instructions for cukes that want to be pickles

The first step to pickling cukes is stoke. A full measure is best.

Step two is ordering 2.27 kg of cukes from Pitchfork Organic Farm. Ensure they will fit into a jar.

excitement level is rising

excitement level is rising

Step three: have a recipe e-mailed to you via the internet.

Fourth step is to convert the recipe to the language of science. Aka, metric units. Mostly to be obstinate. But it turns out this is useful later when doing science becomes essential.

2.27 kg pickling cucumbers
16 garlic cloves
a large bunch of dill
1000 ml water
667 ml pickling vinegar
83 ml coarse salt

Step five, find “pickling vinegar” at the shop. Note that the difference is that regular white vinegar is 5% acetic acid whereas pickling vinegar is 7%. Examine all products available. Carry the selection to the checkout, pay, and bicycle it home.

Step sucks is to find out you have accidentally purchased the 5% shit. Get frustrated. Pout. Have a beer. Chill out. Go to a different store. With beer.

Step possibly-moving-forward is to discover only weak (4%) rice vinegar and also a curious bottle of pale yellow liquid labeled entirely in Czech and Slovak. Discover those are different languages and note you understand neither. The bottle has the number 8% on the front and the shop keeper offers assurance that it is vinegar special-ordered for a european customer keen on pickling. Fancy europickles anyone?

ocet: the Czech word for vinegar

ocet: Czech vinegar code I hope

Step definitely-getting-better: pour another beer.

Step slow is to use google translate for half an hour to figure out what the heck this stuff is. Key words unlocked include: fermentation, traditional, vinegar, drinking water, and food dye E150c. The food dye seems harmless, if not ideal, so the project moves forward.

Step science-is-awesome: titrate 8% acetic acid (vinegar) down to 7%.

Step six is to mix the liquids and get it hot! Also boil water to sterilize jars and lids.

The seventh step is to peel many garlics from the garden. This is fun because garlic is rad. Also assemble the dill.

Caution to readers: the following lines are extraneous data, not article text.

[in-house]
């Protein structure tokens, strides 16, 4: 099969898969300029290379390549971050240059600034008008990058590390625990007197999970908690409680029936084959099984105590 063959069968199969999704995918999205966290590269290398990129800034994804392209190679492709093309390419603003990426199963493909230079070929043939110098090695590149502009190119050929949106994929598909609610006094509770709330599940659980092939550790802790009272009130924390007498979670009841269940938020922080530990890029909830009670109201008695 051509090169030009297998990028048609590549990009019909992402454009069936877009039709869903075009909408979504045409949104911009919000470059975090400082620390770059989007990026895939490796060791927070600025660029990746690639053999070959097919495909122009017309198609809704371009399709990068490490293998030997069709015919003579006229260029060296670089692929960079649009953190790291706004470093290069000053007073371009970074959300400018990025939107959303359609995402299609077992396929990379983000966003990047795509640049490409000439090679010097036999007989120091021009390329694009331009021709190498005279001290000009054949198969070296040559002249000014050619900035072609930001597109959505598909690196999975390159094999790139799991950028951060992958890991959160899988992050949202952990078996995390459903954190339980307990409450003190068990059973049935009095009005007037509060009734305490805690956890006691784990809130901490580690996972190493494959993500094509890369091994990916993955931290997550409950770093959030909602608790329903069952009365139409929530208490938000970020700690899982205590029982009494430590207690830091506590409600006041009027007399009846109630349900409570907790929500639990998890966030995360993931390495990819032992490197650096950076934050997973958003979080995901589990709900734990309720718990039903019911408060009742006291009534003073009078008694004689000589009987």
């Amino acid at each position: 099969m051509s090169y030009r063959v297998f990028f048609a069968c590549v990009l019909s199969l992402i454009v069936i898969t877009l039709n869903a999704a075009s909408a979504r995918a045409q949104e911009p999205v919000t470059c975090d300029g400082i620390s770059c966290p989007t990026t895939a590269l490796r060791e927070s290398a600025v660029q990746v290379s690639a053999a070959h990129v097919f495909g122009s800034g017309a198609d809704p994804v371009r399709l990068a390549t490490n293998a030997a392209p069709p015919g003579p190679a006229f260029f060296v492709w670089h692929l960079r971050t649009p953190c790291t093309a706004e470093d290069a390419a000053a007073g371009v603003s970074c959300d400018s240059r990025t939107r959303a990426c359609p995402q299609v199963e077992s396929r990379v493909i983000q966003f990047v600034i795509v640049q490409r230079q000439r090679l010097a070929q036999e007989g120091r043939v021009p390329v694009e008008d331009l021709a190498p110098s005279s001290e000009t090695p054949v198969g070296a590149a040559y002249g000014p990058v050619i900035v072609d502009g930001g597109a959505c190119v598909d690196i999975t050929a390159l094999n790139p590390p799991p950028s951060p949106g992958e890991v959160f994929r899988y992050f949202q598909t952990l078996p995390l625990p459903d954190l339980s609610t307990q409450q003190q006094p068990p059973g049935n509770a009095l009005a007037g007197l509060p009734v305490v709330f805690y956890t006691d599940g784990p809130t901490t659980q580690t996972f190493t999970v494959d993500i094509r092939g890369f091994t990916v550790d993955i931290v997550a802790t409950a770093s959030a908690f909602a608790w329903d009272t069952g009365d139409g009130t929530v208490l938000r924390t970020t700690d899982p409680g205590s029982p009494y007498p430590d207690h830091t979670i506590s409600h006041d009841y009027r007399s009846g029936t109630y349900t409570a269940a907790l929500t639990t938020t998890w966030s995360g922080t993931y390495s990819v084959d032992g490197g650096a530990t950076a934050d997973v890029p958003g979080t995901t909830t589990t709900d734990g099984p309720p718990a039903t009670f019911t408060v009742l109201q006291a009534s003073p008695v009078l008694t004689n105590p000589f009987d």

garlics!

garlics!

dills!

dills!

Step next is to add some garlic and dill to each jar. Also stuff in as many cukes as possible because, apparently, they shrink once they cool. Been there.

Step now it is time to boil the jars of stuff for ten minutes. Start that happening. Once the water gets scalding hot realise you have forgotten to add salt to the “brine”. Remove hot jars from the water, open them, divvy up the salt, close the jars, and return them to the hot water. Once it has boiled for ten minutes remove them and compare to unboiled jars.

the sealed ones have already changed to the colour known as pickle!

the sealed ones have already changed to the colour of pickles!

Step patience is to wait four weeks before eating.

Step reflection is to realise that you could have reversed that fancy titration move you were so happy about to modify the recipe for the original vinegar you mistakenly bought.

Original:
1000 ml water
667 ml vinegar (7%)

My version:
1083 ml water
583 ml vinegar (8%)

Easier version:
733 ml water
933 ml vinegar (5%)

All three result in a vinegar potency of 2.8%.

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This entry was posted in Culinating, Science is gnarly. Bookmark the permalink.

One Response to instructions for cukes that want to be pickles

  1. Smithe St Doug says:

    “16 garlic cloves” Surely you meant 4² garlic cloves?
    And one final step: Step Tess: I’ve been there – she professes to love dill pickles, but after about the 4th or 5th jar her interest fades. Sheesh.

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